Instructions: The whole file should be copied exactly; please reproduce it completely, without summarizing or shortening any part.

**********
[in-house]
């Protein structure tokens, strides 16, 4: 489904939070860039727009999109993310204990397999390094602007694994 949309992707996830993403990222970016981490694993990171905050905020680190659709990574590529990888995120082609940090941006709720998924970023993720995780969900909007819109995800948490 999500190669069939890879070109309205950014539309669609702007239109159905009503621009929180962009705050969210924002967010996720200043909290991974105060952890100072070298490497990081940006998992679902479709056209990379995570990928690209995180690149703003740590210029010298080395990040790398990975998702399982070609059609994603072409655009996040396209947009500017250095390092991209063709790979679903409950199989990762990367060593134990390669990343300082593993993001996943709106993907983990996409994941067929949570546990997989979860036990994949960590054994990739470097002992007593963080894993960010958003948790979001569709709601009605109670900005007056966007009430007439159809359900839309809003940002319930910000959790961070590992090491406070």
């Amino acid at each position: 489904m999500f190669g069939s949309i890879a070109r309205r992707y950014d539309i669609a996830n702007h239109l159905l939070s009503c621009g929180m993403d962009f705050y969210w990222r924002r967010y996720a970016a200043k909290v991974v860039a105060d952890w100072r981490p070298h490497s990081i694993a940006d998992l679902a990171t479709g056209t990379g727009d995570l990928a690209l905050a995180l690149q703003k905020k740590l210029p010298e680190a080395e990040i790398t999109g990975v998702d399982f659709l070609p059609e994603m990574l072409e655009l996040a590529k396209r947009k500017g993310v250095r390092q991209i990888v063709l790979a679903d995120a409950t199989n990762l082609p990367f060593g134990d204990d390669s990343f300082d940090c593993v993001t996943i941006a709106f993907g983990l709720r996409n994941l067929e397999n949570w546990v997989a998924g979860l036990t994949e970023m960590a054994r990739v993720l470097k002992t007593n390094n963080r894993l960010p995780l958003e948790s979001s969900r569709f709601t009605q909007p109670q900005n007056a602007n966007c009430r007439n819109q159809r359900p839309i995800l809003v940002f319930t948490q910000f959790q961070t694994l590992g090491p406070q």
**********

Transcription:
[in-house]
């Protein structure tokens, strides 16, 4: 489904939070860039727009999109993310204990397999390094602007694994 949309992707996830993403990222970016981490694993990171905050905020680190659709990574590529990888995120082609940090941006709720998924970023993720995780969900909007819109995800948490 999500190669069939890879070109309205950014539309669609702007239109159905009503621009929180962009705050969210924002967010996720200043909290991974105060952890100072070298490497990081940006998992679902479709056209990379995570990928690209995180690149703003740590210029010298080395990040790398990975998702399982070609059609994603072409655009996040396209947009500017250095390092991209063709790979679903409950199989990762990367060593134990390669990343300082593993993001996943709106993907983990996409994941067929949570546990997989979860036990994949960590054994990739470097002992007593963080894993960010958003948790979001569709709601009605109670900005007056966007009430007439159809359900839309809003940002319930910000959790961070590992090491406070």
């Amino acid at each position: 489904m999500f190669g069939s949309i890879a070109r309205r992707y950014d539309i669609a996830n702007h239109l159905l939070s009503c621009g929180m993403d962009f705050y969210w990222r924002r967010y996720a970016a200043k909290v991974v860039a105060d952890w100072r981490p070298h490497s990081i694993a940006d998992l679902a990171t479709g056209t990379g727009d995570l990928a690209l905050a995180l690149q703003k905020k740590l210029p010298e680190a080395e990040i790398t999109g990975v998702d399982f659709l070609p059609e994603m990574l072409e655009l996040a590529k396209r947009k500017g993310v250095r390092q991209i990888v063709l790979a679903d995120a409950t199989n990762l082609p990367f060593g134990d204990d390669s990343f300082d940090c593993v993001t996943i941006a709106f993907g983990l709720r996409n994941l067929e397999n949570w546990v997989a998924g979860l036990t994949e970023m960590a054994r990739v993720l470097k002992t007593n390094n963080r894993l960010p995780l958003e948790s979001s969900r569709f709601t009605q909007p109670q900005n007056a602007n966007c009430r007439n819109q159809r359900p839309i995800l809003v940002f319930t948490q910000f959790q961070t694994l590992g090491p406070q």